The landscape of web application development has undergone significant transformations in recent years. With the emergence of GraphQL and JAMstack appealing alternatives to traditional full-stack solutions like MVC have been provided. While solutions like ASP.NET MVC have proven effective for building web applications, they require a multidisciplinary team to build and maintain. Additionally, every new feature requires changes in both the front end and back end.

This is precisely where this series steps in – focus on empowering front end development with a configurable back end. Through this series, we’ll explore how to leverage Hasura to build comprehensive full-stack applications, offering a holistic solution to the evolving demands of modern web development. Continue reading for a deep dive into building applications with real-time capabilities while maintaining the flexibility of the JAMstack.

What is Hasura

Hasura serves as a GraphQL engine designed for building diverse applications. By leveraging your existing database schema, Hasura seamlessly translates it into a GraphQL interface. GraphQL is a language agnostic query language. GraphQL offers the flexibility of utilizing various programming languages to interact with the GraphQL endpoint.

Understanding GraphQL operations is key:

  • Queries: Retrieve data from the GraphQL endpoint.
  • Mutations: Write data to the GraphQL endpoint.
  • Subscriptions: Subscribe to real-time updates, ensuring any database changes are promptly pushed to subscribed clients.

More details about GraphQL can be explored here.

In addition to the GraphQL interface, Hasura provides fine-grained access control over the data in your application. This means you can precisely define which users have access to specific data. These controls operate at both column and row levels. Row level checks can be used to restrict records’ retrievability or editability to the record owner. Column level checks, on the other hand, typically define permissions based on user groups or roles. For instance, contributors might have permission to update a movie’s publication status, while regular users do not.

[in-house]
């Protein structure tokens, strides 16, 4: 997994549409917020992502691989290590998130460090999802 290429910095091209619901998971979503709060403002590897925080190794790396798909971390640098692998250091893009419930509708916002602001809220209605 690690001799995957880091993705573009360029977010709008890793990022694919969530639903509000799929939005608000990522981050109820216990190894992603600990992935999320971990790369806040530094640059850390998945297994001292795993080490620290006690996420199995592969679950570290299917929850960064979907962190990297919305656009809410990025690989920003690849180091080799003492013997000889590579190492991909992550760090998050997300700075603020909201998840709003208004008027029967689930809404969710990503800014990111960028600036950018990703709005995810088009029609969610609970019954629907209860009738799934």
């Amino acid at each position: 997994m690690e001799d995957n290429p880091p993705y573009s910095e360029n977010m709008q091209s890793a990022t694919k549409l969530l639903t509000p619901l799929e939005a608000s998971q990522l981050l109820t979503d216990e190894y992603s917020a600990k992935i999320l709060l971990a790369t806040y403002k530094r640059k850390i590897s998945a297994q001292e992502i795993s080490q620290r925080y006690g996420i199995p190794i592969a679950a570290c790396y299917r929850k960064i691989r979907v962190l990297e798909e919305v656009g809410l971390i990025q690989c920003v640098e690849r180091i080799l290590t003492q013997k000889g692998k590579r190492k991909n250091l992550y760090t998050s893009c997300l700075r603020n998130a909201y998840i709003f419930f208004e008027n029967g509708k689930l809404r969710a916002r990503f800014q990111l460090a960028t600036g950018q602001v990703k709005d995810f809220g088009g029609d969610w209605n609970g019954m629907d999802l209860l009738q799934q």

Hasura can be deployed in two manners: Hasura cloud (managed platform) and self-hosted (using the Docker image). In this context, we’ll be using Hasura Cloud. This approach allows us to focus on building our application without worrying about the underlying infrastructure. In another article we’ll cover self-hosting Hasura using the public Docker image. That approach allows Hasura to run on any platform supporting Docker. We’ll take a look at running Hasura on Azure Container Instances.

To delve deeper into Hasura, explore its features on the Hasura website or refer to their documentation.

What will we build

In this series, we’ll guide you through the process of creating a comprehensive full-stack application. We’ll utilize technologies like React, Apollo, Hasura, and Azure B2C identity provider to build an engaging movie database platform.

Key Features:

  • Movie Search: Users can search for movies.
  • Movie Details: Access detailed information.
  • Rating System: Users can rate movies.
  • User Authentication: Secure login and signup functionality.

Solution components

In constructing our movie database, we’ll leverage the following components:

  • NextJS web application
  • Hasura server
  • PostgreSQL database
  • Identity Provider

We’ll initially focus on local development while utilizing free managed cloud hosting services as needed. In a subsequent blog article, I’ll delve into the details of fully hosting this solution on Azure’s infrastructure. Stay tuned for an in-depth guide on integrating these components into a cloud-powered movie database.


In order to start constructing the full stack application you going to need the following tools and basic understanding of:

  • VS Code
  • Node JS
  • Git
  • SQL
  • React
  • GraphQL


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